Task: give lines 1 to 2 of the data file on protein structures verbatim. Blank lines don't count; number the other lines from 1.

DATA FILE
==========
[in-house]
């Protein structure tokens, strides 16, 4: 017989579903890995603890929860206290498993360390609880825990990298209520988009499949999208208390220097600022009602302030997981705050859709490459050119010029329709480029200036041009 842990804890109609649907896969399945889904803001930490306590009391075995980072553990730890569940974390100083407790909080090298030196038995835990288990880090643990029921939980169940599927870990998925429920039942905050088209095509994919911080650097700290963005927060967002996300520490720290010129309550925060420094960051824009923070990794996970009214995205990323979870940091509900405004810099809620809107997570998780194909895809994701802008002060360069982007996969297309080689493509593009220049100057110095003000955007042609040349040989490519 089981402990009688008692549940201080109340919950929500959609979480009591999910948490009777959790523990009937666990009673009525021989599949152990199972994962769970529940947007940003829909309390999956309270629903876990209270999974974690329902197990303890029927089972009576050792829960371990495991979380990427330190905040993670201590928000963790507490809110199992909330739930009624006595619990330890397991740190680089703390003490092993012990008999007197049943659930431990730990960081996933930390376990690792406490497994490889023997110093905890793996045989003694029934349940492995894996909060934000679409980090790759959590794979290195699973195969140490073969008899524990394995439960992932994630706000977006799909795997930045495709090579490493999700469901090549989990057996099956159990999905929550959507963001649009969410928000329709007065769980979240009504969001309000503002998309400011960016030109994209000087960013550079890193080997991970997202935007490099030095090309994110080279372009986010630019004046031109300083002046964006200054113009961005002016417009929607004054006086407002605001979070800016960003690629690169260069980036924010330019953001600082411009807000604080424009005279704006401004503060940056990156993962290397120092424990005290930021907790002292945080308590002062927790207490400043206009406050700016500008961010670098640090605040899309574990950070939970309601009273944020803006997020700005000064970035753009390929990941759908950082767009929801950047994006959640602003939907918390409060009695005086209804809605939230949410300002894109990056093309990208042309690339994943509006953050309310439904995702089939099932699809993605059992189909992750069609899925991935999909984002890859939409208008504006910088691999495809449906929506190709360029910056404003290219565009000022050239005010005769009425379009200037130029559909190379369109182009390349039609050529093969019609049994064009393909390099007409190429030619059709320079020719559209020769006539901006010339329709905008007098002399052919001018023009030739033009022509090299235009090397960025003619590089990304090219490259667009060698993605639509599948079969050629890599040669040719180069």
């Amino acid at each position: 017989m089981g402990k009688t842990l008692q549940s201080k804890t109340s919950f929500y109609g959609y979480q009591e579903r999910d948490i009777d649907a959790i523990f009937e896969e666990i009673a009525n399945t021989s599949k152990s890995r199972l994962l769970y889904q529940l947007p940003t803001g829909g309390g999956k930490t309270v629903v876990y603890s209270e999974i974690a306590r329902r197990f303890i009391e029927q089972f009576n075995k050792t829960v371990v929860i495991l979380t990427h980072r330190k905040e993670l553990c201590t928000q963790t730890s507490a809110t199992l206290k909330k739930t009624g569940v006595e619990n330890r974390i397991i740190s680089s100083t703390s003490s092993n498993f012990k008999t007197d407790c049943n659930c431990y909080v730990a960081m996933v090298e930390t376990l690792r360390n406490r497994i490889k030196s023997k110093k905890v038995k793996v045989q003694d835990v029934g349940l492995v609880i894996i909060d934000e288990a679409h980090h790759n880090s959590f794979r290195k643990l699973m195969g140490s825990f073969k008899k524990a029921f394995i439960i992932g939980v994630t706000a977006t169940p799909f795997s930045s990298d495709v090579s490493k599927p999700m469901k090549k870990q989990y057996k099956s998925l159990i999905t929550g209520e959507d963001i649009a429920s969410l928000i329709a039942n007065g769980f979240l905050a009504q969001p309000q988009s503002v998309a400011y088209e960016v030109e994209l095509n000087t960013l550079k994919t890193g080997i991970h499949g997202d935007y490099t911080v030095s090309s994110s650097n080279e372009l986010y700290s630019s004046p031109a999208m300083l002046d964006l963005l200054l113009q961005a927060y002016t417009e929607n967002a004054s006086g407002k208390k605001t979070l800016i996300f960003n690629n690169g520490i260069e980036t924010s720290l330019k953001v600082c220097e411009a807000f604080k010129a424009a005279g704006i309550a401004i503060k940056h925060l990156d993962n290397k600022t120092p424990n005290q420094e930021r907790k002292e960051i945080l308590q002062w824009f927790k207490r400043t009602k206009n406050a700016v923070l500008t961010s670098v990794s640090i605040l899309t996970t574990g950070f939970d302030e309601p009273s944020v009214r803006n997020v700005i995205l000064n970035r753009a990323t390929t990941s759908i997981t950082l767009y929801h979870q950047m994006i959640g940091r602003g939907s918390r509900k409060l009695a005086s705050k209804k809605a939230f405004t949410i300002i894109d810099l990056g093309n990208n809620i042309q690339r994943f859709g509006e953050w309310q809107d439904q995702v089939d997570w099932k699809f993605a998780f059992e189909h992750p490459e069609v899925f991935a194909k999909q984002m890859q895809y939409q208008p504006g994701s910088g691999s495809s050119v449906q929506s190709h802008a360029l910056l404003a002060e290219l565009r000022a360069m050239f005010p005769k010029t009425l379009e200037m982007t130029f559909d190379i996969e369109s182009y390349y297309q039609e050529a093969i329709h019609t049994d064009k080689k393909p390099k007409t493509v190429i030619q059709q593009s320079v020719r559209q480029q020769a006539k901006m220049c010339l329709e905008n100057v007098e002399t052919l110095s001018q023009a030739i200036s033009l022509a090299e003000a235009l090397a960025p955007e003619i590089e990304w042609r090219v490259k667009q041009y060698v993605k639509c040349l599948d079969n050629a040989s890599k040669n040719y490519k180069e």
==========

[in-house]
């Protein structure tokens, strides 16, 4: 017989579903890995603890929860206290498993360390609880825990990298209520988009499949999208208390220097600022009602302030997981705050859709490459050119010029329709480029200036041009 842990804890109609649907896969399945889904803001930490306590009391075995980072553990730890569940974390100083407790909080090298030196038995835990288990880090643990029921939980169940599927870990998925429920039942905050088209095509994919911080650097700290963005927060967002996300520490720290010129309550925060420094960051824009923070990794996970009214995205990323979870940091509900405004810099809620809107997570998780194909895809994701802008002060360069982007996969297309080689493509593009220049100057110095003000955007042609040349040989490519 089981402990009688008692549940201080109340919950929500959609979480009591999910948490009777959790523990009937666990009673009525021989599949152990199972994962769970529940947007940003829909309390999956309270629903876990209270999974974690329902197990303890029927089972009576050792829960371990495991979380990427330190905040993670201590928000963790507490809110199992909330739930009624006595619990330890397991740190680089703390003490092993012990008999007197049943659930431990730990960081996933930390376990690792406490497994490889023997110093905890793996045989003694029934349940492995894996909060934000679409980090790759959590794979290195699973195969140490073969008899524990394995439960992932994630706000977006799909795997930045495709090579490493999700469901090549989990057996099956159990999905929550959507963001649009969410928000329709007065769980979240009504969001309000503002998309400011960016030109994209000087960013550079890193080997991970997202935007490099030095090309994110080279372009986010630019004046031109300083002046964006200054113009961005002016417009929607004054006086407002605001979070800016960003690629690169260069980036924010330019953001600082411009807000604080424009005279704006401004503060940056990156993962290397120092424990005290930021907790002292945080308590002062927790207490400043206009406050700016500008961010670098640090605040899309574990950070939970309601009273944020803006997020700005000064970035753009390929990941759908950082767009929801950047994006959640602003939907918390409060009695005086209804809605939230949410300002894109990056093309990208042309690339994943509006953050309310439904995702089939099932699809993605059992189909992750069609899925991935999909984002890859939409208008504006910088691999495809449906929506190709360029910056404003290219565009000022050239005010005769009425379009200037130029559909190379369109182009390349039609050529093969019609049994064009393909390099007409190429030619059709320079020719559209020769006539901006010339329709905008007098002399052919001018023009030739033009022509090299235009090397960025003619590089990304090219490259667009060698993605639509599948079969050629890599040669040719180069």